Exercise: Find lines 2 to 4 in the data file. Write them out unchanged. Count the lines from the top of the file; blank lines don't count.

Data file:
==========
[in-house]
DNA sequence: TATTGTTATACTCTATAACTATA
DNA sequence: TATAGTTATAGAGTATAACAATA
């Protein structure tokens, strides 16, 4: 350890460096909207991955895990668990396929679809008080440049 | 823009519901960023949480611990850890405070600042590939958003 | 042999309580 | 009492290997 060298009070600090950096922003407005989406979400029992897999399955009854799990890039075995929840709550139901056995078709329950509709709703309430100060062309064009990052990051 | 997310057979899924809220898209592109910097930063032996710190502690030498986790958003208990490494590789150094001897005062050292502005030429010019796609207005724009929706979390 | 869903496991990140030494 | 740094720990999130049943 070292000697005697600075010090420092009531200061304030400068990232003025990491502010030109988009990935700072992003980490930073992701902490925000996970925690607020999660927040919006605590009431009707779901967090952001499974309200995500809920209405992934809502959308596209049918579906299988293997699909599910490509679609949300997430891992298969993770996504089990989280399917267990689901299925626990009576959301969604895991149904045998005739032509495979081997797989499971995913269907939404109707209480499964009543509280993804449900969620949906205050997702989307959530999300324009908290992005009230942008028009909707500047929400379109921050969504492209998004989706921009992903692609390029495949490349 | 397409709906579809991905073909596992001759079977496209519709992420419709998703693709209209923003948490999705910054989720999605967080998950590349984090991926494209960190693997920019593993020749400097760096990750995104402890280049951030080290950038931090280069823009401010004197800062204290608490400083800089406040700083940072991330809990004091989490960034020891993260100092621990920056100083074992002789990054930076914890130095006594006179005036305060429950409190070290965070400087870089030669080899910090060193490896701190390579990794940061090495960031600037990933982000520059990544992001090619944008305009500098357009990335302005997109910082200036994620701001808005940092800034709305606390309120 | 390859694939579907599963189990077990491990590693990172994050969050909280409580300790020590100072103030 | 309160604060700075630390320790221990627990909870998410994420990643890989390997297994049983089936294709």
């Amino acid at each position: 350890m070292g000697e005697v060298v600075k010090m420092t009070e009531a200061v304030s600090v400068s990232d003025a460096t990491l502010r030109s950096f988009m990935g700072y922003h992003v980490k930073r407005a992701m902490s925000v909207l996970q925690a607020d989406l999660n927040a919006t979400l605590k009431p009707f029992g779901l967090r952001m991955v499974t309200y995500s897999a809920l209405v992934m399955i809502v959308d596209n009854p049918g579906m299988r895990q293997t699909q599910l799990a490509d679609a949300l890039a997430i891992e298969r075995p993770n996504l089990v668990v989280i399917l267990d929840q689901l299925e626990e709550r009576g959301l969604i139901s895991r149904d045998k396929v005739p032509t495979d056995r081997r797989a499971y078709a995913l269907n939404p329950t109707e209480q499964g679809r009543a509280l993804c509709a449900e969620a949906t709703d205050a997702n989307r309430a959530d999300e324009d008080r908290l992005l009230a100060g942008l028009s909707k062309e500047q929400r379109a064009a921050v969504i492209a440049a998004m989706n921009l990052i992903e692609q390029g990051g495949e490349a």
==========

DNA sequence: TATTGTTATACTCTATAACTATA
DNA sequence: TATAGTTATAGAGTATAACAATA
């Protein structure tokens, strides 16, 4: 350890460096909207991955895990668990396929679809008080440049 | 823009519901960023949480611990850890405070600042590939958003 | 042999309580 | 009492290997 060298009070600090950096922003407005989406979400029992897999399955009854799990890039075995929840709550139901056995078709329950509709709703309430100060062309064009990052990051 | 997310057979899924809220898209592109910097930063032996710190502690030498986790958003208990490494590789150094001897005062050292502005030429010019796609207005724009929706979390 | 869903496991990140030494 | 740094720990999130049943 070292000697005697600075010090420092009531200061304030400068990232003025990491502010030109988009990935700072992003980490930073992701902490925000996970925690607020999660927040919006605590009431009707779901967090952001499974309200995500809920209405992934809502959308596209049918579906299988293997699909599910490509679609949300997430891992298969993770996504089990989280399917267990689901299925626990009576959301969604895991149904045998005739032509495979081997797989499971995913269907939404109707209480499964009543509280993804449900969620949906205050997702989307959530999300324009908290992005009230942008028009909707500047929400379109921050969504492209998004989706921009992903692609390029495949490349 | 397409709906579809991905073909596992001759079977496209519709992420419709998703693709209209923003948490999705910054989720999605967080998950590349984090991926494209960190693997920019593993020749400097760096990750995104402890280049951030080290950038931090280069823009401010004197800062204290608490400083800089406040700083940072991330809990004091989490960034020891993260100092621990920056100083074992002789990054930076914890130095006594006179005036305060429950409190070290965070400087870089030669080899910090060193490896701190390579990794940061090495960031600037990933982000520059990544992001090619944008305009500098357009990335302005997109910082200036994620701001808005940092800034709305606390309120 | 390859694939579907599963189990077990491990590693990172994050969050909280409580300790020590100072103030 | 309160604060700075630390320790221990627990909870998410994420990643890989390997297994049983089936294709």